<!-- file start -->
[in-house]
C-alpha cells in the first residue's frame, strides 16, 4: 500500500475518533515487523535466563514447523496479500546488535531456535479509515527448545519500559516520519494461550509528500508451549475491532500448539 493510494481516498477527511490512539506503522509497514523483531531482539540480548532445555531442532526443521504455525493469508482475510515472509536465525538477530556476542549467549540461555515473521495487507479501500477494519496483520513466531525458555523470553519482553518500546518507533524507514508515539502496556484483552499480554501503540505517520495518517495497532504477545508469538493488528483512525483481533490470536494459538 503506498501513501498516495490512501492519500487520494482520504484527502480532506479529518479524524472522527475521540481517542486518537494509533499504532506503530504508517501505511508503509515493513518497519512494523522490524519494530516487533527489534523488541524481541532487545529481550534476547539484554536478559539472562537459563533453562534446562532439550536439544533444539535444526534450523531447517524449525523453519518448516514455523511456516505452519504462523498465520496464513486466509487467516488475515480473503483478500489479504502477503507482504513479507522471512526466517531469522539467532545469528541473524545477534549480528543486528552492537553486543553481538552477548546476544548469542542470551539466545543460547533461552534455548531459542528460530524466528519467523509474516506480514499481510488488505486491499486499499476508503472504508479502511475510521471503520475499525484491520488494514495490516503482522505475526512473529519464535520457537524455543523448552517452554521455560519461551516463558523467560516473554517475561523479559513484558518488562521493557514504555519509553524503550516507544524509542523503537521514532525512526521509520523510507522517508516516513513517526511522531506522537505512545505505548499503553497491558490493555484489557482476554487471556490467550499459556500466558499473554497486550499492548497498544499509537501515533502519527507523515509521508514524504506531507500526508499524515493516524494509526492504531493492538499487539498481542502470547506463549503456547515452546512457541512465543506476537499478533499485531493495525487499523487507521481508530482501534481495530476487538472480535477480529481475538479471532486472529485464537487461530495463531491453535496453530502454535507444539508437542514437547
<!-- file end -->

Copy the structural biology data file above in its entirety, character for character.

[in-house]
C-alpha cells in the first residue's frame, strides 16, 4: 500500500475518533515487523535466563514447523496479500546488535531456535479509515527448545519500559516520519494461550509528500508451549475491532500448539 493510494481516498477527511490512539506503522509497514523483531531482539540480548532445555531442532526443521504455525493469508482475510515472509536465525538477530556476542549467549540461555515473521495487507479501500477494519496483520513466531525458555523470553519482553518500546518507533524507514508515539502496556484483552499480554501503540505517520495518517495497532504477545508469538493488528483512525483481533490470536494459538 503506498501513501498516495490512501492519500487520494482520504484527502480532506479529518479524524472522527475521540481517542486518537494509533499504532506503530504508517501505511508503509515493513518497519512494523522490524519494530516487533527489534523488541524481541532487545529481550534476547539484554536478559539472562537459563533453562534446562532439550536439544533444539535444526534450523531447517524449525523453519518448516514455523511456516505452519504462523498465520496464513486466509487467516488475515480473503483478500489479504502477503507482504513479507522471512526466517531469522539467532545469528541473524545477534549480528543486528552492537553486543553481538552477548546476544548469542542470551539466545543460547533461552534455548531459542528460530524466528519467523509474516506480514499481510488488505486491499486499499476508503472504508479502511475510521471503520475499525484491520488494514495490516503482522505475526512473529519464535520457537524455543523448552517452554521455560519461551516463558523467560516473554517475561523479559513484558518488562521493557514504555519509553524503550516507544524509542523503537521514532525512526521509520523510507522517508516516513513517526511522531506522537505512545505505548499503553497491558490493555484489557482476554487471556490467550499459556500466558499473554497486550499492548497498544499509537501515533502519527507523515509521508514524504506531507500526508499524515493516524494509526492504531493492538499487539498481542502470547506463549503456547515452546512457541512465543506476537499478533499485531493495525487499523487507521481508530482501534481495530476487538472480535477480529481475538479471532486472529485464537487461530495463531491453535496453530502454535507444539508437542514437547